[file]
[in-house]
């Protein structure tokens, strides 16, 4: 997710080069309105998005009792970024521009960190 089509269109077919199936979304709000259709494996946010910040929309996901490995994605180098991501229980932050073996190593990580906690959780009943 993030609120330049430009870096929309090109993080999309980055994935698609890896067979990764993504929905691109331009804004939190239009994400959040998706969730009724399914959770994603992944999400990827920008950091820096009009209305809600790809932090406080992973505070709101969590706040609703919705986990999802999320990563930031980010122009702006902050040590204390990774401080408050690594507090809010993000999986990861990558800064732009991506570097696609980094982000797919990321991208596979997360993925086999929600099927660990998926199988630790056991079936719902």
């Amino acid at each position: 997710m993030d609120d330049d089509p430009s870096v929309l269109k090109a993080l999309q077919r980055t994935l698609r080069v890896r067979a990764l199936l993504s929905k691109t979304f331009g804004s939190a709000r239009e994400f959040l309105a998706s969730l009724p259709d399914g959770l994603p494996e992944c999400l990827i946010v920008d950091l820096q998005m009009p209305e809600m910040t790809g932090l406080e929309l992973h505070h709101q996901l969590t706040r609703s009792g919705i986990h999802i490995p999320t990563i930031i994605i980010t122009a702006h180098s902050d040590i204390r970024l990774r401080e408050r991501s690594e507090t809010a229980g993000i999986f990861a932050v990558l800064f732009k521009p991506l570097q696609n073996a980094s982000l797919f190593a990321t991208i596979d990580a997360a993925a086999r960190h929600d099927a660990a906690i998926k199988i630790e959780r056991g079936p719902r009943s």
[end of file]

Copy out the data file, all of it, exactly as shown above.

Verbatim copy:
[in-house]
């Protein structure tokens, strides 16, 4: 997710080069309105998005009792970024521009960190 089509269109077919199936979304709000259709494996946010910040929309996901490995994605180098991501229980932050073996190593990580906690959780009943 993030609120330049430009870096929309090109993080999309980055994935698609890896067979990764993504929905691109331009804004939190239009994400959040998706969730009724399914959770994603992944999400990827920008950091820096009009209305809600790809932090406080992973505070709101969590706040609703919705986990999802999320990563930031980010122009702006902050040590204390990774401080408050690594507090809010993000999986990861990558800064732009991506570097696609980094982000797919990321991208596979997360993925086999929600099927660990998926199988630790056991079936719902």
């Amino acid at each position: 997710m993030d609120d330049d089509p430009s870096v929309l269109k090109a993080l999309q077919r980055t994935l698609r080069v890896r067979a990764l199936l993504s929905k691109t979304f331009g804004s939190a709000r239009e994400f959040l309105a998706s969730l009724p259709d399914g959770l994603p494996e992944c999400l990827i946010v920008d950091l820096q998005m009009p209305e809600m910040t790809g932090l406080e929309l992973h505070h709101q996901l969590t706040r609703s009792g919705i986990h999802i490995p999320t990563i930031i994605i980010t122009a702006h180098s902050d040590i204390r970024l990774r401080e408050r991501s690594e507090t809010a229980g993000i999986f990861a932050v990558l800064f732009k521009p991506l570097q696609n073996a980094s982000l797919f190593a990321t991208i596979d990580a997360a993925a086999r960190h929600d099927a660990a906690i998926k199988i630790e959780r056991g079936p719902r009943s």